Hilary sometimes complains that the overall look of this site is that of a scientist’s, rather than a poet’s. It’s a fair cop. I’m a scientist. Here’s some science.
There’s a lot of stuff in the news lately about the deployment of x-ray backscatter imagers in American airports. To be honest, being seen naked doesn’t bother me, and I find the whole “nudity taboo” thing is one of the weirder aspects of human behaviour. But unlike the organs of the security-industrial complex, I respect people’s right to their neuroses, particularly as I bloody well expect them to respect mine.
That said, how safe are these machines? And how reasonable are the standards that are being applied to them?
This open letter from a group of scientists raising concerns regarding the safety of these devices and questioning the appropriateness of the testing that has been done on them to date is entirely to the point, in my view as a radiation transport physicist who is intimately familiar with the processes by which x-rays deposit energy in tissue.
Ask any radiation oncologist what the big problems in treating cancer with radiation are, and at some point they will say the words, “skin dose”. The reasons why skin dose is a problem for the kind of high-energy x-rays used in cancer treatment are a little different from the problem of skin dose with low energy x-rays used in back-scatter imagers, but the problem remains.
They say a picture is worth a thousand words, and I usually leave the art to Hilary for what are about to become obvious reasons, but in this case I’ve given it a shot:
In the picture we’ve got x-rays incident on the skin from the left. The skin is the thin layer between the two black verticals. To the right of skin is the rest of the body, labelled “meat”, because that’s what we’re made out of. Superimposed on this cartoon of the body is a graph showing x-ray energy deposited as a function of depth, which is roughly exponential. As the blue curve was hand-drawn, perhaps that should be “very roughly”.
The blue horizontal lines give the average dose over the whole curve, and the average dose to the thin layer of skin that is up-close-and-personal with the incoming x-ray beam.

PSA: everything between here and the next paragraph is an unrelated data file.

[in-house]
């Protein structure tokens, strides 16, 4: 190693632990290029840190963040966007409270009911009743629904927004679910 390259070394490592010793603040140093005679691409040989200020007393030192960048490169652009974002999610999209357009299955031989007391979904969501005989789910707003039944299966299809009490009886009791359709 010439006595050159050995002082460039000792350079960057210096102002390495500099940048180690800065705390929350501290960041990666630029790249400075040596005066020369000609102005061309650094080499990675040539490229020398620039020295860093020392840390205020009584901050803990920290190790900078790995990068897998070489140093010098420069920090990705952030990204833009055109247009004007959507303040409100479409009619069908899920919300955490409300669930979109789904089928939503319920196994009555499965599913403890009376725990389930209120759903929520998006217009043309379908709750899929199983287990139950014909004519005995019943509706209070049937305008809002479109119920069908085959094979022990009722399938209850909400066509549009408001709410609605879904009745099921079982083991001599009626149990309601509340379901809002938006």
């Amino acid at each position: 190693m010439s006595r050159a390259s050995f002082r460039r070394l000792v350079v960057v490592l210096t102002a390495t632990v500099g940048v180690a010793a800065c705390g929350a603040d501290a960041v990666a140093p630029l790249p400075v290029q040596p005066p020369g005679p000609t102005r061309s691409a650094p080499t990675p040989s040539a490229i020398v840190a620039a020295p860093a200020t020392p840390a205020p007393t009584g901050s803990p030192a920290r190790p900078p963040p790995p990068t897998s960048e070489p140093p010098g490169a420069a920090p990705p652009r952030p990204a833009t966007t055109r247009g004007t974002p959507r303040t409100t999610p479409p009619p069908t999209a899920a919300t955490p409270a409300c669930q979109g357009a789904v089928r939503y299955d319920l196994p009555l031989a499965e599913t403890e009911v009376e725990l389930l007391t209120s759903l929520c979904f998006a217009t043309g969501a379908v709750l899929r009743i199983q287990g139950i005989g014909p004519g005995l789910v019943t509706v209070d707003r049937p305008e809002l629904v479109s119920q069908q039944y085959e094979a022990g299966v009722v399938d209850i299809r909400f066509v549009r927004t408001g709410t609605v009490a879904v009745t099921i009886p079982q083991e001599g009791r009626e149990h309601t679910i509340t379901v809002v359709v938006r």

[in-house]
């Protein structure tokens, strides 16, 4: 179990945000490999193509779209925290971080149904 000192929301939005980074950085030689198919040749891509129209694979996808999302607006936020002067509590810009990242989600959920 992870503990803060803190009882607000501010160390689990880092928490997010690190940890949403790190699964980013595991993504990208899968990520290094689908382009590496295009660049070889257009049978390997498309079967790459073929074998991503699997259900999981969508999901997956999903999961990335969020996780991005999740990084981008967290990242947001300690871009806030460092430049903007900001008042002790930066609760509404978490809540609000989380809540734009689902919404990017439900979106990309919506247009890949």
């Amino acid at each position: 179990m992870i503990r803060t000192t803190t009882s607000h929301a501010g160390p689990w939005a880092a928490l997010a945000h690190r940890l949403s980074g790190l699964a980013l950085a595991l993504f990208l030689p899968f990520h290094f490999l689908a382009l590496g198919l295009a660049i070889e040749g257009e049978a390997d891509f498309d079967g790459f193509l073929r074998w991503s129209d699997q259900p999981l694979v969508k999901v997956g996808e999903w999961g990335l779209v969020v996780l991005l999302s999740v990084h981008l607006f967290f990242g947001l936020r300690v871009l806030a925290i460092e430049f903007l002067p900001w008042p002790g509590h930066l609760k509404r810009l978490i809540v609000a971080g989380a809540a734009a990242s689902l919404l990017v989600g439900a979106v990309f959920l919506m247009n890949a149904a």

The difference between the average dose–which is what has been measured–and the skin dose–which is what people without a pecuniary interest in the matter are concerned with–I’ve labelled with “SC”, for “Skin Cancer”.
I said above that I didn’t much care about being seen naked, but I appreciate other people’s right to differ on that question.
What I do not appreciate is being exposed to an unquantified risk of skin cancer from a potentially very high skin dose that has not been properly measured or accounted for in the standards-based radiation safety testing of these machines, which is not well-suited for systems that are designed primarily to give high surface doses.
It isn’t rocket science to do the job of testing these things properly. I have a good deal of expertise in the niceties of radiation transport in thin-layered systems, and there are some nuances, but given the millions someone is making on these things there ought to be plenty of money available to ensure their basic safety.
As it stands, these machines are a pure act of state-sponsored violence against anyone who is misled into one. I would certainly not allow myself to be scanned by one of these machines, nor allow one of my minor children to be scanned by one.
Millimeter wave imagers have the same issues with privacy and nudity and prudity that x-ray backscatter imagers do, but almost certainly don’t pose any major safety issues, although massive public exposure is a hell of a way to perform the experiment.
Based on a back of the envelope calculation with a 50 KVp Bremsstrahlung spectrum and the standard mass absorption coefficients for soft tissue, X-ray backscatter machines will, if widely deployed, almost certainly kill far more people than the terrorists they are supposed to protect us from.
So that’s a little bit of science. Now back to poetry.